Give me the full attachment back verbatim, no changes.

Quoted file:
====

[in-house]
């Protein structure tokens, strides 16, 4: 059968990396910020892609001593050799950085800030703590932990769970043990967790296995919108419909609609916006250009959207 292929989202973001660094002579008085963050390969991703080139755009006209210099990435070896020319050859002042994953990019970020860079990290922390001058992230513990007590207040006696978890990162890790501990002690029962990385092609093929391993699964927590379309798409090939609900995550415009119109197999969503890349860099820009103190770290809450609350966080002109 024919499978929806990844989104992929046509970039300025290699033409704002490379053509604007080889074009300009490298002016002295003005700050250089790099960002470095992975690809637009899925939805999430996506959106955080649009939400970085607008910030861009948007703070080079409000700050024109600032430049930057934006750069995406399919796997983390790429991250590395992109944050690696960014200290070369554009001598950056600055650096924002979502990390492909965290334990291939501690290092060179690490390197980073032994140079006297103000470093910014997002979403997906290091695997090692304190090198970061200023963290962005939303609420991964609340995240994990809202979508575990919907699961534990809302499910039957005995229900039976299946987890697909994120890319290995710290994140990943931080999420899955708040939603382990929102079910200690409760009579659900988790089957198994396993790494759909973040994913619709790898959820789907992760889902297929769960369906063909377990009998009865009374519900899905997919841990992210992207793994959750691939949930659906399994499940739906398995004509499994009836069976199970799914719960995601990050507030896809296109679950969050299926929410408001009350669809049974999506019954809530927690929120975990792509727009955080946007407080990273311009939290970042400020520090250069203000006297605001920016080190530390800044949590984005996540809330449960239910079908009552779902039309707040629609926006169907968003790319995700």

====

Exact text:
[in-house]
């Protein structure tokens, strides 16, 4: 059968990396910020892609001593050799950085800030703590932990769970043990967790296995919108419909609609916006250009959207 292929989202973001660094002579008085963050390969991703080139755009006209210099990435070896020319050859002042994953990019970020860079990290922390001058992230513990007590207040006696978890990162890790501990002690029962990385092609093929391993699964927590379309798409090939609900995550415009119109197999969503890349860099820009103190770290809450609350966080002109 024919499978929806990844989104992929046509970039300025290699033409704002490379053509604007080889074009300009490298002016002295003005700050250089790099960002470095992975690809637009899925939805999430996506959106955080649009939400970085607008910030861009948007703070080079409000700050024109600032430049930057934006750069995406399919796997983390790429991250590395992109944050690696960014200290070369554009001598950056600055650096924002979502990390492909965290334990291939501690290092060179690490390197980073032994140079006297103000470093910014997002979403997906290091695997090692304190090198970061200023963290962005939303609420991964609340995240994990809202979508575990919907699961534990809302499910039957005995229900039976299946987890697909994120890319290995710290994140990943931080999420899955708040939603382990929102079910200690409760009579659900988790089957198994396993790494759909973040994913619709790898959820789907992760889902297929769960369906063909377990009998009865009374519900899905997919841990992210992207793994959750691939949930659906399994499940739906398995004509499994009836069976199970799914719960995601990050507030896809296109679950969050299926929410408001009350669809049974999506019954809530927690929120975990792509727009955080946007407080990273311009939290970042400020520090250069203000006297605001920016080190530390800044949590984005996540809330449960239910079908009552779902039309707040629609926006169907968003790319995700």